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Analysis of Factors that Influence Perspective-Taking in Young Children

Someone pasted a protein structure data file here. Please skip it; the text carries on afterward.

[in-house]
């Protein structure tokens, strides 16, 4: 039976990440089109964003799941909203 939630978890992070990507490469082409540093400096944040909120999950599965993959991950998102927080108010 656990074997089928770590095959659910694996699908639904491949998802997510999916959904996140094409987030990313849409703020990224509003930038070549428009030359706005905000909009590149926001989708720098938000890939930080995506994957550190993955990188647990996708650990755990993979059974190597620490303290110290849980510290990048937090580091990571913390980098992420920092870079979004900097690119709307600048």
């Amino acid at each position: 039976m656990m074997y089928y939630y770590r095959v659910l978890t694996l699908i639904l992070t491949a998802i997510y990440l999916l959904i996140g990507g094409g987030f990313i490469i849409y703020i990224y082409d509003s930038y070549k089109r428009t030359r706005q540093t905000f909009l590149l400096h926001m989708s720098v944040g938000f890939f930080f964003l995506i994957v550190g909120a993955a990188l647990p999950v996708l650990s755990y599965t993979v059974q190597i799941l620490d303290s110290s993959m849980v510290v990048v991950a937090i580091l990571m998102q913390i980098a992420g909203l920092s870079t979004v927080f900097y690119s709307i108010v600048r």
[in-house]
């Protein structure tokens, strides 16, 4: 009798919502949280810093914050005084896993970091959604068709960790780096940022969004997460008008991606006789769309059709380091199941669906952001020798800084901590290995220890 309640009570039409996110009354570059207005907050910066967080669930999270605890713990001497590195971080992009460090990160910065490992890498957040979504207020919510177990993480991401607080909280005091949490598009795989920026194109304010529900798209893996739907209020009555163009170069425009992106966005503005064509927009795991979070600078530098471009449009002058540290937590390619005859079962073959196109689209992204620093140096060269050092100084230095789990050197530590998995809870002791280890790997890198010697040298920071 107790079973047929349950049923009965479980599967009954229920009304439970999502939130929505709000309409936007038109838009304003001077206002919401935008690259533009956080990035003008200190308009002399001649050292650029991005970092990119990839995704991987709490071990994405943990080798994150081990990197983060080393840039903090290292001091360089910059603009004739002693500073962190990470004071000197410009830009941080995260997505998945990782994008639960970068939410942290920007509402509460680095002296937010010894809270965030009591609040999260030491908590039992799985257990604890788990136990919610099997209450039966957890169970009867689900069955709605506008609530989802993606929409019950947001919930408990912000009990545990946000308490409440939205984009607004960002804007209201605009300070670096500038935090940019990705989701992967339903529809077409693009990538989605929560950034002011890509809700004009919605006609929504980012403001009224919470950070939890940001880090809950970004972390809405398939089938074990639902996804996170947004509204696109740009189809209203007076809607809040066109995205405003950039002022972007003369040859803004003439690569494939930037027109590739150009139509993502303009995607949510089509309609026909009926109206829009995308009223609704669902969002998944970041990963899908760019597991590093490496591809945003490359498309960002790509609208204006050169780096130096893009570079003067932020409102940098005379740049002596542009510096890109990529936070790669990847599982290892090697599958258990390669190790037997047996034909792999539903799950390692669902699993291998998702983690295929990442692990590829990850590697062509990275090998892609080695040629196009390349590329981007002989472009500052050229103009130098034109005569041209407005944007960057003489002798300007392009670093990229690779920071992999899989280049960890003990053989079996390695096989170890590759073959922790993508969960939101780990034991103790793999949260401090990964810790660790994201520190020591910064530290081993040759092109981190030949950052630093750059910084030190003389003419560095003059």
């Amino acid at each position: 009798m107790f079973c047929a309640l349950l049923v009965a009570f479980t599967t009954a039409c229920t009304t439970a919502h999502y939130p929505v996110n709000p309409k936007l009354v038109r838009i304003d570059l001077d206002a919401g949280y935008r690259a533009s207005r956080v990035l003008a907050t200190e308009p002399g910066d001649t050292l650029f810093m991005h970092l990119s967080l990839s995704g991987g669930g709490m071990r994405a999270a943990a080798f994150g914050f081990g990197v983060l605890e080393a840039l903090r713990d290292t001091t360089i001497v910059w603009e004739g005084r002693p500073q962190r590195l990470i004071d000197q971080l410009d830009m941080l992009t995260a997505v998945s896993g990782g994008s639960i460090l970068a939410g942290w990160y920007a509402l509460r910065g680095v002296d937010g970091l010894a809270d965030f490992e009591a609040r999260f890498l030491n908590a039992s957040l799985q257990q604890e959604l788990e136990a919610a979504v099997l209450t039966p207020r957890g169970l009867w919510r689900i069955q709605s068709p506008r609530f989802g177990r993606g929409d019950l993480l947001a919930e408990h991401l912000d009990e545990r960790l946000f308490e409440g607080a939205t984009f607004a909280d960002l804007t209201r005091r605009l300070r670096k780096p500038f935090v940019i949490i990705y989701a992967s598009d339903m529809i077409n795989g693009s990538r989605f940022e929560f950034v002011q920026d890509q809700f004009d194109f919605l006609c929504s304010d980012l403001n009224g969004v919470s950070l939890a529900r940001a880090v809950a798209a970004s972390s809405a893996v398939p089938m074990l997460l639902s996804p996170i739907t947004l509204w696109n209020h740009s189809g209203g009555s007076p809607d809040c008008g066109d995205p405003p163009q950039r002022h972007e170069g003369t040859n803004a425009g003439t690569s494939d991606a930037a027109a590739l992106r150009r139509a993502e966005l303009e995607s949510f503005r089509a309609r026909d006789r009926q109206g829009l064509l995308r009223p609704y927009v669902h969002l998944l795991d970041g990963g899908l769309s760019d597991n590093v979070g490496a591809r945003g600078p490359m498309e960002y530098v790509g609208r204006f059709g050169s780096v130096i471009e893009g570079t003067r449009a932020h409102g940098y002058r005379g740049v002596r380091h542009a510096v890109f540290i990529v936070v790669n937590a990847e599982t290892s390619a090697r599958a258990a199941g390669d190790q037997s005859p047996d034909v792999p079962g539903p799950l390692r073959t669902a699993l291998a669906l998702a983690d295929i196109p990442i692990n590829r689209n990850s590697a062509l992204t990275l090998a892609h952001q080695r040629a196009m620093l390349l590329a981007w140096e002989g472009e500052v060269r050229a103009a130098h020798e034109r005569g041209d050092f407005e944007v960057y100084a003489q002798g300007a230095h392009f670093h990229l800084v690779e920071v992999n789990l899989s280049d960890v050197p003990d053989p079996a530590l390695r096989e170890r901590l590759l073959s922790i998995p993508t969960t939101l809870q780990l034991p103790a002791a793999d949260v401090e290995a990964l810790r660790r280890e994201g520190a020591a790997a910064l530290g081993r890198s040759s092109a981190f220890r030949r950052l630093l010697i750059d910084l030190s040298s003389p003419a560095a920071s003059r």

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The variables that affect a young child’s ability to perspective-take have seldom been researched in the area of behavior analysis. This study investigated the role of verbal behavior, duration of relationship, and to a lesser extent, the demographic factors that may affect a child’s ability to acquire the skill of perspective-taking. Sessions were conducted with five preschool participants ranging from 3 to 5 years of age. Each participant partook in video observation sessions, but the number of sessions was based on the child’s acquisition rate of this skill, and therefore ranged from 3 to 16 sessions. Further, data were taken on verbal behavior, such as statements of preference and observational statements, and reinforcement was provided for correct accounts. Results showed that while duration of relationship and verbal behavior did not influence the participants’ ability to perspective-take, they shed light on other demographic variables that appeared to contribute to each participants’ acquisition rate. The results of this study may help to further research in this area and develop affective ways to teach the skill of perspective-taking to children.